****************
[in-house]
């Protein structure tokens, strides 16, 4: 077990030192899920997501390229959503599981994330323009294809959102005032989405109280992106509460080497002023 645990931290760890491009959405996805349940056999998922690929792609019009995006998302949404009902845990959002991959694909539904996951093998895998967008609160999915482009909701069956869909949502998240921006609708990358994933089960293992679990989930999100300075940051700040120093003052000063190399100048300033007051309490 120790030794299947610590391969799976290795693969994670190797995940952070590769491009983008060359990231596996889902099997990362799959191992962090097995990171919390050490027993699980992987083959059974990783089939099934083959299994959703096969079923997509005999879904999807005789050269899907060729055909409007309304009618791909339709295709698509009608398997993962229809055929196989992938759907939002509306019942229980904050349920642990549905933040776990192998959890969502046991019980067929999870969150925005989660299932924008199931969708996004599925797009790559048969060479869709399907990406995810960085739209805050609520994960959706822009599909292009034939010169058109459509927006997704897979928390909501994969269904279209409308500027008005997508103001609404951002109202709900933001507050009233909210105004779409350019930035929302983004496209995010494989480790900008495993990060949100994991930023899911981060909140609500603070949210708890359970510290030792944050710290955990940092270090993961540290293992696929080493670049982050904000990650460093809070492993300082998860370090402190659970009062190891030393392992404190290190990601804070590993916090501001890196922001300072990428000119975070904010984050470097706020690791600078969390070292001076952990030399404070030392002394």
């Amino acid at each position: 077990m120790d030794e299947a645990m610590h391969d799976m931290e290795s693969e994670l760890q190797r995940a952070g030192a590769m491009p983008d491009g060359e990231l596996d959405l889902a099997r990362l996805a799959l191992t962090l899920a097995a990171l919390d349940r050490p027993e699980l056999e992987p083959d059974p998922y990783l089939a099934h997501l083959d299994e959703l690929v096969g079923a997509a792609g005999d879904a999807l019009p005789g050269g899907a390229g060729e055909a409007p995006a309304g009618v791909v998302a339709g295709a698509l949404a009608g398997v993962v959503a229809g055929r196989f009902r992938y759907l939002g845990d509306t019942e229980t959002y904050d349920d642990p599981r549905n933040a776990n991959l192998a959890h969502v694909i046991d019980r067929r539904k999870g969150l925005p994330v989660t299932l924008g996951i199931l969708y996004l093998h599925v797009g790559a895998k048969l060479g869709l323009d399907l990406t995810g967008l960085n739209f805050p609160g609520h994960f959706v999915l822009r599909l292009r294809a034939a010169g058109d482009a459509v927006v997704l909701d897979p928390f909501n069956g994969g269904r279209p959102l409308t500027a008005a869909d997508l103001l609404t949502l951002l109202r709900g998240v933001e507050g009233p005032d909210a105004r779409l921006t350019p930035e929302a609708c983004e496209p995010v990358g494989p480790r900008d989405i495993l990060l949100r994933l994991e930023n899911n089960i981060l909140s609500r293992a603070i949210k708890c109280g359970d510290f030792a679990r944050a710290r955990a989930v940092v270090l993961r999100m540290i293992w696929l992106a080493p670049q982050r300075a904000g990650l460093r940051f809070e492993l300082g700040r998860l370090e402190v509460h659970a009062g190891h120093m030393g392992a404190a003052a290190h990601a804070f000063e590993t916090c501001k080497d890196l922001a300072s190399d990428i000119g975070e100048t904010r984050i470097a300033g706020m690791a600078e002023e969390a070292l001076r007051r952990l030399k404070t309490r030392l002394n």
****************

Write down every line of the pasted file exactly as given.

[in-house]
């Protein structure tokens, strides 16, 4: 077990030192899920997501390229959503599981994330323009294809959102005032989405109280992106509460080497002023 645990931290760890491009959405996805349940056999998922690929792609019009995006998302949404009902845990959002991959694909539904996951093998895998967008609160999915482009909701069956869909949502998240921006609708990358994933089960293992679990989930999100300075940051700040120093003052000063190399100048300033007051309490 120790030794299947610590391969799976290795693969994670190797995940952070590769491009983008060359990231596996889902099997990362799959191992962090097995990171919390050490027993699980992987083959059974990783089939099934083959299994959703096969079923997509005999879904999807005789050269899907060729055909409007309304009618791909339709295709698509009608398997993962229809055929196989992938759907939002509306019942229980904050349920642990549905933040776990192998959890969502046991019980067929999870969150925005989660299932924008199931969708996004599925797009790559048969060479869709399907990406995810960085739209805050609520994960959706822009599909292009034939010169058109459509927006997704897979928390909501994969269904279209409308500027008005997508103001609404951002109202709900933001507050009233909210105004779409350019930035929302983004496209995010494989480790900008495993990060949100994991930023899911981060909140609500603070949210708890359970510290030792944050710290955990940092270090993961540290293992696929080493670049982050904000990650460093809070492993300082998860370090402190659970009062190891030393392992404190290190990601804070590993916090501001890196922001300072990428000119975070904010984050470097706020690791600078969390070292001076952990030399404070030392002394």
């Amino acid at each position: 077990m120790d030794e299947a645990m610590h391969d799976m931290e290795s693969e994670l760890q190797r995940a952070g030192a590769m491009p983008d491009g060359e990231l596996d959405l889902a099997r990362l996805a799959l191992t962090l899920a097995a990171l919390d349940r050490p027993e699980l056999e992987p083959d059974p998922y990783l089939a099934h997501l083959d299994e959703l690929v096969g079923a997509a792609g005999d879904a999807l019009p005789g050269g899907a390229g060729e055909a409007p995006a309304g009618v791909v998302a339709g295709a698509l949404a009608g398997v993962v959503a229809g055929r196989f009902r992938y759907l939002g845990d509306t019942e229980t959002y904050d349920d642990p599981r549905n933040a776990n991959l192998a959890h969502v694909i046991d019980r067929r539904k999870g969150l925005p994330v989660t299932l924008g996951i199931l969708y996004l093998h599925v797009g790559a895998k048969l060479g869709l323009d399907l990406t995810g967008l960085n739209f805050p609160g609520h994960f959706v999915l822009r599909l292009r294809a034939a010169g058109d482009a459509v927006v997704l909701d897979p928390f909501n069956g994969g269904r279209p959102l409308t500027a008005a869909d997508l103001l609404t949502l951002l109202r709900g998240v933001e507050g009233p005032d909210a105004r779409l921006t350019p930035e929302a609708c983004e496209p995010v990358g494989p480790r900008d989405i495993l990060l949100r994933l994991e930023n899911n089960i981060l909140s609500r293992a603070i949210k708890c109280g359970d510290f030792a679990r944050a710290r955990a989930v940092v270090l993961r999100m540290i293992w696929l992106a080493p670049q982050r300075a904000g990650l460093r940051f809070e492993l300082g700040r998860l370090e402190v509460h659970a009062g190891h120093m030393g392992a404190a003052a290190h990601a804070f000063e590993t916090c501001k080497d890196l922001a300072s190399d990428i000119g975070e100048t904010r984050i470097a300033g706020m690791a600078e002023e969390a070292l001076r007051r952990l030399k404070t309490r030392l002394n």